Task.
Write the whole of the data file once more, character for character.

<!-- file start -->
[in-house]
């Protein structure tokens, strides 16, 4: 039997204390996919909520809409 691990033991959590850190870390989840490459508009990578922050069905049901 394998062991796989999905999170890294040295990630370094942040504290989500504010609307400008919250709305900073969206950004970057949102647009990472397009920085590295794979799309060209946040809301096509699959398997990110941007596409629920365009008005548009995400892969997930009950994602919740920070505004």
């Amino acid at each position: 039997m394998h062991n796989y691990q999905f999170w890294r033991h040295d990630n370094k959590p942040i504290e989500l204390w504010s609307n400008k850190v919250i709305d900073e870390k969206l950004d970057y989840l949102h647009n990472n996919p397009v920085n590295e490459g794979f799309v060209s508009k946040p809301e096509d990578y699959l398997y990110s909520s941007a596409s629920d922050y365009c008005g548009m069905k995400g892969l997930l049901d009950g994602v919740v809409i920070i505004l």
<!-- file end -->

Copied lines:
[in-house]
């Protein structure tokens, strides 16, 4: 039997204390996919909520809409 691990033991959590850190870390989840490459508009990578922050069905049901 394998062991796989999905999170890294040295990630370094942040504290989500504010609307400008919250709305900073969206950004970057949102647009990472397009920085590295794979799309060209946040809301096509699959398997990110941007596409629920365009008005548009995400892969997930009950994602919740920070505004």
């Amino acid at each position: 039997m394998h062991n796989y691990q999905f999170w890294r033991h040295d990630n370094k959590p942040i504290e989500l204390w504010s609307n400008k850190v919250i709305d900073e870390k969206l950004d970057y989840l949102h647009n990472n996919p397009v920085n590295e490459g794979f799309v060209s508009k946040p809301e096509d990578y699959l398997y990110s909520s941007a596409s629920d922050y365009c008005g548009m069905k995400g892969l997930l049901d009950g994602v919740v809409i920070i505004l």